Yet is this as simple as this logic implies? Not really. One of the most noticeable aspects of recent price hikes is that not every sector has reacted in the same way. Leather has quite quickly slipped out of some sectors of the footwear and is at all time lows in terms of market share in global footwear production. On the other hand the luxury handbag trade, and the real luxury automobile business are struggling to secure enough high quality – by their definition – to meet their growing requirements.

What we are being reminded of is that old adage that “not all cows are the same”. Given that the vast majority of the world’s tanners still respond to any hide or skin defect with large layers of plastic finish, rather than marketing and innovation, then we can expect maybe a third of the leather in the world to continue losing market share to materials that offer better value. With plastics and textiles getting better technically and aesthetically it feels like just a matter of time before 25% of our leather will not be able to find a home.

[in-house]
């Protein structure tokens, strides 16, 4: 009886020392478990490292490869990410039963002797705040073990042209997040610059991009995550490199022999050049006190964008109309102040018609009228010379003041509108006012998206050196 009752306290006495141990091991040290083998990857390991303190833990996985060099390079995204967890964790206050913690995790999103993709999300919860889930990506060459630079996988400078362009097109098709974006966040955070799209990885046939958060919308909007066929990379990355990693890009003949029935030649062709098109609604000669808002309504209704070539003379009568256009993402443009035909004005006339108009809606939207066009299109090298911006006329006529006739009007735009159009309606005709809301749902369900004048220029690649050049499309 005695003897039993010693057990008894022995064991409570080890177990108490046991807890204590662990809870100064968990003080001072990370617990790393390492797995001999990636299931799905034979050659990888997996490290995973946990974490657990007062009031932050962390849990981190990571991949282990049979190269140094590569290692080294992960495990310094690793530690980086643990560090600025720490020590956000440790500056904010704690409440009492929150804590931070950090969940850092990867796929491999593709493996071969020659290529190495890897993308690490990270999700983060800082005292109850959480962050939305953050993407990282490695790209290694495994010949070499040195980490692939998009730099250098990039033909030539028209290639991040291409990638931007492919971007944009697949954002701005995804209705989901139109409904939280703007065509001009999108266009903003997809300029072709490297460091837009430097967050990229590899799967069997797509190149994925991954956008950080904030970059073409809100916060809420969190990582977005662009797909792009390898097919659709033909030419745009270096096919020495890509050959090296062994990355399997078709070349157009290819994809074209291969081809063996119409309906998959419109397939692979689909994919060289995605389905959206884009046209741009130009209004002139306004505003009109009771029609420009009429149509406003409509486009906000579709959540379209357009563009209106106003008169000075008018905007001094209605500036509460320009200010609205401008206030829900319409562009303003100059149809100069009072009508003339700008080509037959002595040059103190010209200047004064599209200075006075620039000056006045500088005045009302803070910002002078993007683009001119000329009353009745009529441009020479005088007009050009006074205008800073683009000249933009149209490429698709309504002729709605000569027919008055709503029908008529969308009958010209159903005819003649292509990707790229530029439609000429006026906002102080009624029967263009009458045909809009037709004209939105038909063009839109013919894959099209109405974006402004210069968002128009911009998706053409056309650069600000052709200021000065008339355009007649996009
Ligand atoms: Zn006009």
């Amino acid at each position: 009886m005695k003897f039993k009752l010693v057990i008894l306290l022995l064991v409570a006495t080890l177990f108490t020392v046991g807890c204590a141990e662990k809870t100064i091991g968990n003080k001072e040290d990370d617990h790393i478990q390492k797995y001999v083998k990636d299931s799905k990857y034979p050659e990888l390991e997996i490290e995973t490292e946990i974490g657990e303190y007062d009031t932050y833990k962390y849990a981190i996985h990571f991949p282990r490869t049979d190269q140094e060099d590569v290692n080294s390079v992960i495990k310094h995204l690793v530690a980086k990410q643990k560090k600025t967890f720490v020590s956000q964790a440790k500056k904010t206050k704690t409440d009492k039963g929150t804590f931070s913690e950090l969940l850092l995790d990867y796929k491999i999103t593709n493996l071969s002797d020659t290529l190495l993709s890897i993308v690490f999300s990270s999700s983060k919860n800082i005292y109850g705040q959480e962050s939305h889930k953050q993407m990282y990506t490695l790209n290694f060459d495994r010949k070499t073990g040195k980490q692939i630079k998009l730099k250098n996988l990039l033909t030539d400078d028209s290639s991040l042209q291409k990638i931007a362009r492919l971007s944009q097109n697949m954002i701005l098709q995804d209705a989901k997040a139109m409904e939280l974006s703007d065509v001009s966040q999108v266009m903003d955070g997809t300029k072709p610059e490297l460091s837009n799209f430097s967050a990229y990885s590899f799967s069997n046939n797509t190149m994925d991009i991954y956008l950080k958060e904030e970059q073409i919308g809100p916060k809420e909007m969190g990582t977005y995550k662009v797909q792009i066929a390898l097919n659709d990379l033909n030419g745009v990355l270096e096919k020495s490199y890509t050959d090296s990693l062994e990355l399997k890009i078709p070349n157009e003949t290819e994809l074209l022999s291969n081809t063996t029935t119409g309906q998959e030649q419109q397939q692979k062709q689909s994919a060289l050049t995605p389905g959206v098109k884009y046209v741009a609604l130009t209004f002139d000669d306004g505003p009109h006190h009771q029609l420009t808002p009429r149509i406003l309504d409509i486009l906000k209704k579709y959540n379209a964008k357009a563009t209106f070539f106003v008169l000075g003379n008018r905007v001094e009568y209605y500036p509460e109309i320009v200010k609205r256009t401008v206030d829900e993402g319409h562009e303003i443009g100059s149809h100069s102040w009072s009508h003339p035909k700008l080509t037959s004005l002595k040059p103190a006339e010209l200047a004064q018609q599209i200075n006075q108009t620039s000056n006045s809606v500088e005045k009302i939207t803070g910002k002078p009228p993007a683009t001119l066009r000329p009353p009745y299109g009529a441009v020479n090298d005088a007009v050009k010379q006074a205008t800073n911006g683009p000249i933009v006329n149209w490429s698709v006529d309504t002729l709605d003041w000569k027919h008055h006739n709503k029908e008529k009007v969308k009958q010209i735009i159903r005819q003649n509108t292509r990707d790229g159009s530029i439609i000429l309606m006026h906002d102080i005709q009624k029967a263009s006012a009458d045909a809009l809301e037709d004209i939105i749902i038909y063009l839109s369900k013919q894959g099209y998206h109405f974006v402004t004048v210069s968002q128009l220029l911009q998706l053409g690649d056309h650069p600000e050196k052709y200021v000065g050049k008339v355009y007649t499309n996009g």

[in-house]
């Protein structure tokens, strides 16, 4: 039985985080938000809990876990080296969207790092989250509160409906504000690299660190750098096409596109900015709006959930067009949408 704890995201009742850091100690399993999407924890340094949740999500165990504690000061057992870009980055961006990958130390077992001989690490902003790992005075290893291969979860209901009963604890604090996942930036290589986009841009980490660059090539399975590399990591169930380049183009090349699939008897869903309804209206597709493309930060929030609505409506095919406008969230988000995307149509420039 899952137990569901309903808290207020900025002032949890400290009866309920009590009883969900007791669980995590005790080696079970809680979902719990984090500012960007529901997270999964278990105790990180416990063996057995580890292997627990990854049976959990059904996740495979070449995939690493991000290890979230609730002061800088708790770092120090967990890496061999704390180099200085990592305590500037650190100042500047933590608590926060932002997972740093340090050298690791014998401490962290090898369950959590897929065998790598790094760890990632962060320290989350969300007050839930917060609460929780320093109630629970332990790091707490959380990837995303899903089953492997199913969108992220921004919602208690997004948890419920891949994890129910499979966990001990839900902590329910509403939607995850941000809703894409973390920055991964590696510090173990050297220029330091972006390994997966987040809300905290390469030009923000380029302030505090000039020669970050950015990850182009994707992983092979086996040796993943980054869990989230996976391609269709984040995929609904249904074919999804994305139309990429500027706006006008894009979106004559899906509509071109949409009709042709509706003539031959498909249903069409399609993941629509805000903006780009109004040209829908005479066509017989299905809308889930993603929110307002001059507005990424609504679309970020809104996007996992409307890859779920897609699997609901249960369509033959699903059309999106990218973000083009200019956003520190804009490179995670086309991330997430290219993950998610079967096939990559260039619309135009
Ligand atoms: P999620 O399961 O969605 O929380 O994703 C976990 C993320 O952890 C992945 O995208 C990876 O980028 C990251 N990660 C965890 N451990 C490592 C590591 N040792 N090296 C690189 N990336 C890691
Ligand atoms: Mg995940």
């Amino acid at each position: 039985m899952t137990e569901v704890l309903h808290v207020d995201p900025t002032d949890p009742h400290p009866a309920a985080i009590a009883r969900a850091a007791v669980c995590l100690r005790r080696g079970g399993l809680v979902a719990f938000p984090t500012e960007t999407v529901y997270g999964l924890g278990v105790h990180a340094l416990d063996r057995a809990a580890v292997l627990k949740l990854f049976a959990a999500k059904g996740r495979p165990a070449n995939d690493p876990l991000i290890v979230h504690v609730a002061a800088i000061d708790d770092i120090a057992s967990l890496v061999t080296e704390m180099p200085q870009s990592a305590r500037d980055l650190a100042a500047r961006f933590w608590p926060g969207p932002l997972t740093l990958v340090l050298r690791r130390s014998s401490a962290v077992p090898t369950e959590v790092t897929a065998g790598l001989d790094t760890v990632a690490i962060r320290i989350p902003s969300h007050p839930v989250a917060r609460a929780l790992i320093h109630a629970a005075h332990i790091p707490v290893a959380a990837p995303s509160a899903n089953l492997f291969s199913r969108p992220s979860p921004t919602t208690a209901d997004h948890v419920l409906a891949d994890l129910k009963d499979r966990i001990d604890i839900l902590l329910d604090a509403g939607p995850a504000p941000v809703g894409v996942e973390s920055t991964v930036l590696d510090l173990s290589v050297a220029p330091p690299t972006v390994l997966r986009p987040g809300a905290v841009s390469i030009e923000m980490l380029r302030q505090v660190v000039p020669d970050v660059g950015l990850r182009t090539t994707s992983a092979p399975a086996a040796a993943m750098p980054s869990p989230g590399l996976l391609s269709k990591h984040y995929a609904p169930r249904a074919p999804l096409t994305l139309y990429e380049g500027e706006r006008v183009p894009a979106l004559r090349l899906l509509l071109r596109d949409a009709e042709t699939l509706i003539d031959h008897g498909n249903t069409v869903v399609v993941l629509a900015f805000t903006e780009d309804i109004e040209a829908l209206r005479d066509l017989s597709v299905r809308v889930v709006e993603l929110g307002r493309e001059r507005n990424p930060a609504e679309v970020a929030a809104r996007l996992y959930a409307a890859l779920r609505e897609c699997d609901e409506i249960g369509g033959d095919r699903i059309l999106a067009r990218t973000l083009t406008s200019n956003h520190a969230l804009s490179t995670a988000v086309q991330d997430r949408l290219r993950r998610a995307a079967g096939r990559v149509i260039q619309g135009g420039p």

Gelatine and foodstuff end uses beckon, as do the cosmetic and medical industries. Certainly they would not be wasted. But what are the implications for prices of the raw? How about that never ending upward trajectory?

Take away a couple of thoughts. Leather does not live in a vacuum and if prices keep rising then customers, leather buyers as well as consumers, will make choices. Second thought, those plastics and textiles are supported by great marketing – not just selling: well planned strategic marketing that has analysed consumer needs and carefully positioned well designed products.

With similar high quality marketing – from designing the right products onwards – those struggling hides and skins could stay in the leather chain. 

Mike Redwood

Follow Mike Redwood on twitter: @michaelredwood